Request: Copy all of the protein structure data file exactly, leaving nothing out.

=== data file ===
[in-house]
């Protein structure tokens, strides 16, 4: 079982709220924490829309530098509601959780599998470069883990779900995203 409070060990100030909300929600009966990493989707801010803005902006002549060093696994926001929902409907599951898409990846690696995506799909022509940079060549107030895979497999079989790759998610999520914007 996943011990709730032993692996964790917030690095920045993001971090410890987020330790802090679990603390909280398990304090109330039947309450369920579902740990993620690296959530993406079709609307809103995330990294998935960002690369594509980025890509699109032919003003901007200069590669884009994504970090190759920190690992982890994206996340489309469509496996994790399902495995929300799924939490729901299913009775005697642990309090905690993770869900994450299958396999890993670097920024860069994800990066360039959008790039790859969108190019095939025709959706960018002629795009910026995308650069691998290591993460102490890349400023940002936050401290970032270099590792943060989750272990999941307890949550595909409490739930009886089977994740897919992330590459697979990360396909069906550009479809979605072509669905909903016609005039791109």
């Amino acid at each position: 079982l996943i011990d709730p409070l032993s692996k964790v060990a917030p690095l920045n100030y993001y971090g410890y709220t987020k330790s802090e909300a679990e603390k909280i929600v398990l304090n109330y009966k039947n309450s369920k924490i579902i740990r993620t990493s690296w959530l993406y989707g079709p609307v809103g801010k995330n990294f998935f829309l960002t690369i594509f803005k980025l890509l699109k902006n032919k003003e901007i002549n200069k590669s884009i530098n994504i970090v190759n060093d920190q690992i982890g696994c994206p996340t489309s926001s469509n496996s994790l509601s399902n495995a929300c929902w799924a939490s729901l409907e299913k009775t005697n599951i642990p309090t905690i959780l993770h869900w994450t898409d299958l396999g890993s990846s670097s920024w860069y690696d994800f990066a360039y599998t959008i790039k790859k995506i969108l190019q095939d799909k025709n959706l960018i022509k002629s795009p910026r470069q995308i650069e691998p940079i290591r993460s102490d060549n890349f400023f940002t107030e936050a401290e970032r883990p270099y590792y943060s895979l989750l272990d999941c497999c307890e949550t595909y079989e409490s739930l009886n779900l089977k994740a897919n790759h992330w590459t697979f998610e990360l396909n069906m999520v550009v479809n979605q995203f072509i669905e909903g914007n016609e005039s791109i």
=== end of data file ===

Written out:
[in-house]
């Protein structure tokens, strides 16, 4: 079982709220924490829309530098509601959780599998470069883990779900995203 409070060990100030909300929600009966990493989707801010803005902006002549060093696994926001929902409907599951898409990846690696995506799909022509940079060549107030895979497999079989790759998610999520914007 996943011990709730032993692996964790917030690095920045993001971090410890987020330790802090679990603390909280398990304090109330039947309450369920579902740990993620690296959530993406079709609307809103995330990294998935960002690369594509980025890509699109032919003003901007200069590669884009994504970090190759920190690992982890994206996340489309469509496996994790399902495995929300799924939490729901299913009775005697642990309090905690993770869900994450299958396999890993670097920024860069994800990066360039959008790039790859969108190019095939025709959706960018002629795009910026995308650069691998290591993460102490890349400023940002936050401290970032270099590792943060989750272990999941307890949550595909409490739930009886089977994740897919992330590459697979990360396909069906550009479809979605072509669905909903016609005039791109």
């Amino acid at each position: 079982l996943i011990d709730p409070l032993s692996k964790v060990a917030p690095l920045n100030y993001y971090g410890y709220t987020k330790s802090e909300a679990e603390k909280i929600v398990l304090n109330y009966k039947n309450s369920k924490i579902i740990r993620t990493s690296w959530l993406y989707g079709p609307v809103g801010k995330n990294f998935f829309l960002t690369i594509f803005k980025l890509l699109k902006n032919k003003e901007i002549n200069k590669s884009i530098n994504i970090v190759n060093d920190q690992i982890g696994c994206p996340t489309s926001s469509n496996s994790l509601s399902n495995a929300c929902w799924a939490s729901l409907e299913k009775t005697n599951i642990p309090t905690i959780l993770h869900w994450t898409d299958l396999g890993s990846s670097s920024w860069y690696d994800f990066a360039y599998t959008i790039k790859k995506i969108l190019q095939d799909k025709n959706l960018i022509k002629s795009p910026r470069q995308i650069e691998p940079i290591r993460s102490d060549n890349f400023f940002t107030e936050a401290e970032r883990p270099y590792y943060s895979l989750l272990d999941c497999c307890e949550t595909y079989e409490s739930l009886n779900l089977k994740a897919n790759h992330w590459t697979f998610e990360l396909n069906m999520v550009v479809n979605q995203f072509i669905e909903g914007n016609e005039s791109i």